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Orioles notes: Adam Jones could be back in lineup soon

Center fielder Adam Jones put his left hamstring through a series of running drills before Tuesday's game against the Toronto Blue Jays, but he remained out of the Orioles' starting lineup for the fourth straight day.

Orioles manager Buck Showalter said Jones' hamstring is improving, but the team is still determined to ensure Jones doesn't return too quickly.

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He's "close, very close," Showalter said. "He still feels it just a little bit on one movement. He's close. We could play him, [but] would take a pretty big risk that he might not be with us for the rest of the year. So we want to be careful."

Showalter wouldn't elaborate on what movement was still aggravating Jones, but Jones did do baserunning drills in which he had to start and stop.

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"This is the first time he's really kind of [done] a lot of the activity he did," Showalter said. "Had some throwovers to first base where he had to start and stop. Most things like that, you're fine when you're underway. It's the [deceleration] or the acceleration phase that gets you.

"And I don't care how much to do out there, there's a difference intensity with the game starts," Showalter said. "So that's why you'd like for there not to be anything. I'm not going to get into the exact thing that he feels a little bit. He's really close. There's not any of the symptoms of long-term stuff. … We feel like we caught it, didn't push it to where it actually comes apart."

Showalter indicated that Jones could be available to come off the bench, but Thursday's off day would give the team the opportunity to give Jones an extra day of rest after Wednesday's series finale against Toronto.

"We feel like if Adam was ready to go, he'd play today," Showalter said. "But he's available to us. He's close."

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Jones, who had prided himself in being in the lineup every day, said Monday that he doesn't want to risk aggravating the injury and missing more time.

"I think wisdom comes with years," Showalter said. "When Adam plays, which is most of the time, it's with that fearless, reckless abandon, but it's gotten smarter, too. It's kind of like taking unneeded hits in football. Sometimes in a long season like we play, you do need to live to fight another day. That's true on a lot of fronts."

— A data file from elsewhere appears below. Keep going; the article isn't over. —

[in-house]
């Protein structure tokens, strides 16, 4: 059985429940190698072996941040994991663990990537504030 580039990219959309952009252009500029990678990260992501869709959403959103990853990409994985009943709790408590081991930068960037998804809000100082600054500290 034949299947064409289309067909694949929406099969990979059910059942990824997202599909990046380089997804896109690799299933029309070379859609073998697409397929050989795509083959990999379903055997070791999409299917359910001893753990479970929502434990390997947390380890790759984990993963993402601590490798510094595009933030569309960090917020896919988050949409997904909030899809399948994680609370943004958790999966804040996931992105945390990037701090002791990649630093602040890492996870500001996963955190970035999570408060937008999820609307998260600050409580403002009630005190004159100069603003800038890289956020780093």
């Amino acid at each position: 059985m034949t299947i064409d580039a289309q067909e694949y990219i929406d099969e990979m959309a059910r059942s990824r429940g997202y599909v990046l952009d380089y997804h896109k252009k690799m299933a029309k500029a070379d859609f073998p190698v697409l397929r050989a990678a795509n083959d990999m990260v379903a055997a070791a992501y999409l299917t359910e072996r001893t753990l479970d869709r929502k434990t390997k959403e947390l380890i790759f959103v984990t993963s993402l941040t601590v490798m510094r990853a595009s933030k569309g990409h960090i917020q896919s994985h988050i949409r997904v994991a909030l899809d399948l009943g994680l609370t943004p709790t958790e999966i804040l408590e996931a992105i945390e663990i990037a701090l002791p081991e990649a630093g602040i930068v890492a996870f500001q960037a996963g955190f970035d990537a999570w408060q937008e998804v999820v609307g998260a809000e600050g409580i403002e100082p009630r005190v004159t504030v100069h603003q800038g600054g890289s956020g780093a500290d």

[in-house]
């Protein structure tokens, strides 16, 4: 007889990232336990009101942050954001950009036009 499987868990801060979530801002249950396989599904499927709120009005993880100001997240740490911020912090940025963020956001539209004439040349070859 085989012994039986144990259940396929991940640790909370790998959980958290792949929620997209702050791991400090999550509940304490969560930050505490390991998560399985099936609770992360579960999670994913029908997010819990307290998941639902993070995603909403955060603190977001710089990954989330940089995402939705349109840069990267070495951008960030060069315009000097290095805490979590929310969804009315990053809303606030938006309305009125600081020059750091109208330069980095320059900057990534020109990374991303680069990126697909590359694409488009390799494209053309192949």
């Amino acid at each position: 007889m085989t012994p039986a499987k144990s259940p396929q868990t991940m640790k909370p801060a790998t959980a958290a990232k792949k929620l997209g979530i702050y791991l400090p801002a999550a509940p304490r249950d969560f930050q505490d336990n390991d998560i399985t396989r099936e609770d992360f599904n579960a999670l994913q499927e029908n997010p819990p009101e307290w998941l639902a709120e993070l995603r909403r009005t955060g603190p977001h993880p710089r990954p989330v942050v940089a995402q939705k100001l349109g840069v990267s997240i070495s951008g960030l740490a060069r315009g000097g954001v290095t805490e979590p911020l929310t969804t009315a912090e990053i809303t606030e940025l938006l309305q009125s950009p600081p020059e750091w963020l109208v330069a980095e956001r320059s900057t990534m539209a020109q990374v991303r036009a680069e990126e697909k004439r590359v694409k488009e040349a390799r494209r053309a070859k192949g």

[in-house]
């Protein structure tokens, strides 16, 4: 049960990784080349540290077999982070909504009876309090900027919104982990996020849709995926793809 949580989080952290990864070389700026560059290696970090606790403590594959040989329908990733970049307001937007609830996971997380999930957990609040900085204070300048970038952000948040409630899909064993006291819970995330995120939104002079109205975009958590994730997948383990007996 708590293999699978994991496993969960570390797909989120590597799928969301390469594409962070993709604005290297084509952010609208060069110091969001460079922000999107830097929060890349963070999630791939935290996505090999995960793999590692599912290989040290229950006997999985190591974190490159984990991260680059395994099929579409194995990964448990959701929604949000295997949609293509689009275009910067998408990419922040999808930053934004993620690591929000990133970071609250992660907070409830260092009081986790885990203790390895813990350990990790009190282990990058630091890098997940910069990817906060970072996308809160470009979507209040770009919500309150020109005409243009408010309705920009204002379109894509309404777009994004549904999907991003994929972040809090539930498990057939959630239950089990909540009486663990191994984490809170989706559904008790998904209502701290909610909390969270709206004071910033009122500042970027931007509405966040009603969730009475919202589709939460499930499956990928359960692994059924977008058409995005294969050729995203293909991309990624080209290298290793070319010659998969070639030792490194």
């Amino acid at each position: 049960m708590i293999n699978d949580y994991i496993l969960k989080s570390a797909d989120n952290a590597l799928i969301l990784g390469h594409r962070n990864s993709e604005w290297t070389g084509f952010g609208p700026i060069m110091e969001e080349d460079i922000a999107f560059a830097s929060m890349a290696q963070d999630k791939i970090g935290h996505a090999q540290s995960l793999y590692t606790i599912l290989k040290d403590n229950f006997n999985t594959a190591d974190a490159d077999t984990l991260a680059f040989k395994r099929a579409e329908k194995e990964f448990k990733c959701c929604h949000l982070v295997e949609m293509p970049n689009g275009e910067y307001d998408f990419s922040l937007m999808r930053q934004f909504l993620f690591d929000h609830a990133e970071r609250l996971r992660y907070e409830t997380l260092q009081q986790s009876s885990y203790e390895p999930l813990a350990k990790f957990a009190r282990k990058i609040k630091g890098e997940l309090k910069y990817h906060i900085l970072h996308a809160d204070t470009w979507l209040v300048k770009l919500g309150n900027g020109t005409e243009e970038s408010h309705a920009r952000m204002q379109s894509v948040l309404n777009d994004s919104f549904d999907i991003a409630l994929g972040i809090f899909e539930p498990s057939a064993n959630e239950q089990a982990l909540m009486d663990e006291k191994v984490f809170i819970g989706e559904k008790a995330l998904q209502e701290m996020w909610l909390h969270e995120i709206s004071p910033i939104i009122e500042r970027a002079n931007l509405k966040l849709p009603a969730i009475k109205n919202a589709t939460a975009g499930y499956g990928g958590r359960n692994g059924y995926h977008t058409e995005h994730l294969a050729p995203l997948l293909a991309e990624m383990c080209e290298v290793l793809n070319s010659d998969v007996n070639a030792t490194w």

Alvarez gets his hacks against Happ: Designated hitter Pedro Alvarez was one of the Orioles' hottest hitters in the first week of August, batting .329/.338/.737 over a five-week stretch leading into Aug. 5, including six homers in a seven game span in which he went 13-for-28.

But a pair of interleague trips to National League parks, where American League clubs can't use a DH, and a frequent number of left-handed starters — he's played primarily against righties — have made Alvarez's playing time inconsistent.

"That's one of the negatives of interleague play, because clubs are designed with that in mind," Showalter said. "It's not that Pete can't play a position. And when you get that far away from one, I'm very cautious about putting a player in that situation where he might not be comfortable. He would never say it. He works hard on his defense every day to be ready for us, but it's another challenge American League clubs face in this because it takes [away] a very vital part of your team."

On Tuesday, however, Showalter gave Alvarez his second start against a left-handed pitcher when he batted second against Toronto's J.A. Happ. His only other start against a lefty starter this year was also against Happ, on July 30 in Toronto. Alvarez went 1-for-3 with a solo home run against Happ that game.

Alvarez is just 6-for-30 against left-handers this season, but he's has reached base in six of 12 career plate appearances against Happ, going 4-for-10 with two walks a double and the homer.

"Pete's had a little success against him," Showalter said. "We played him over there against them in Toronto. If Adam was in the lineup, I still might have gotten Pete in there."

Tillman scheduled to throw off mound this weekend: Right-hander Chris Tillman said he felt good Tuesday after his flat-ground throwing session Monday, a light toss that was his first since going on the disabled list with right shoulder bursitis.

Tillman is scheduled to throw off flat ground again Wednesday, and Showalter said if that goes well, he should be able to throw off a mound this weekend.

Still, Showalter said that after seeing the schedule that pitching coach Dave Wallace and head trainer Richie Bancells have mapped out for Tillman, he doesn't think Tillman will return from the DL on Sept. 9 or 10, as was expected.

"I see what they're trying to do, and they're right. Chris feels good. He has to cross over a couple thresholds to get to the dates. Sometime that weekend."

Any simulated game that Tillman would have before returning from the DL will likely be done with the big league club, especially with the minor league season coming to a close next week and no competitive activity taking place in Sarasota before instructional league.

Around the horn: Showalter met with executive vice president Dan Duquette on Tuesday to discuss September callups, and Showalter said Duquette is still surveying the trade front for upgrades. … Outfielder Julio Borbon and right-hander Logan Ondrusek cleared waivers and were outrighted to Double-A Bowie on Tuesday. … Former Orioles outfielder and current vice president of baseball operations Brady Anderson headlined this year's Maryland State Athletic Hall of Fame Class, the organization announced Tuesday. Former Sun Orioles writer Jim Henneman will receive the annual John Steadman Lifetime Achievement Award.

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